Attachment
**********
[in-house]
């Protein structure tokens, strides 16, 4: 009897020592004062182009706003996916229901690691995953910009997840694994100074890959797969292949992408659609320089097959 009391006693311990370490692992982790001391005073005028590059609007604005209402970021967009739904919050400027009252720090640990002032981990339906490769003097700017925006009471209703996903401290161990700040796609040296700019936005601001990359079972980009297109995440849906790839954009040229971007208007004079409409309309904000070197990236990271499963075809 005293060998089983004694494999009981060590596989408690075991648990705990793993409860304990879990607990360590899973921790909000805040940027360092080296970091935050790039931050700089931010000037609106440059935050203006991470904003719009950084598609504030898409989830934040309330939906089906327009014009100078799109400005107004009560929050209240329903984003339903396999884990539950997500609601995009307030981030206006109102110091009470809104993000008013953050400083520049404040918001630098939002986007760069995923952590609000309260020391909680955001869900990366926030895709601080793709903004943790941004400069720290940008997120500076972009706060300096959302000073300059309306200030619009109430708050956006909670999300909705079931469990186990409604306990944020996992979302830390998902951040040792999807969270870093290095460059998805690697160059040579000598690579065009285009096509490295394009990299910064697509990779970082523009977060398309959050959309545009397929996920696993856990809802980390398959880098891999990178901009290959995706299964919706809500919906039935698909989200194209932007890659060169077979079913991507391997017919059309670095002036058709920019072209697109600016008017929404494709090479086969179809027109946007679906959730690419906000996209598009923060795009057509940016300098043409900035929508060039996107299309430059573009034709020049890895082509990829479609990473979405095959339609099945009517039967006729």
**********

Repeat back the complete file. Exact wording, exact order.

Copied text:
[in-house]
């Protein structure tokens, strides 16, 4: 009897020592004062182009706003996916229901690691995953910009997840694994100074890959797969292949992408659609320089097959 009391006693311990370490692992982790001391005073005028590059609007604005209402970021967009739904919050400027009252720090640990002032981990339906490769003097700017925006009471209703996903401290161990700040796609040296700019936005601001990359079972980009297109995440849906790839954009040229971007208007004079409409309309904000070197990236990271499963075809 005293060998089983004694494999009981060590596989408690075991648990705990793993409860304990879990607990360590899973921790909000805040940027360092080296970091935050790039931050700089931010000037609106440059935050203006991470904003719009950084598609504030898409989830934040309330939906089906327009014009100078799109400005107004009560929050209240329903984003339903396999884990539950997500609601995009307030981030206006109102110091009470809104993000008013953050400083520049404040918001630098939002986007760069995923952590609000309260020391909680955001869900990366926030895709601080793709903004943790941004400069720290940008997120500076972009706060300096959302000073300059309306200030619009109430708050956006909670999300909705079931469990186990409604306990944020996992979302830390998902951040040792999807969270870093290095460059998805690697160059040579000598690579065009285009096509490295394009990299910064697509990779970082523009977060398309959050959309545009397929996920696993856990809802980390398959880098891999990178901009290959995706299964919706809500919906039935698909989200194209932007890659060169077979079913991507391997017919059309670095002036058709920019072209697109600016008017929404494709090479086969179809027109946007679906959730690419906000996209598009923060795009057509940016300098043409900035929508060039996107299309430059573009034709020049890895082509990829479609990473979405095959339609099945009517039967006729």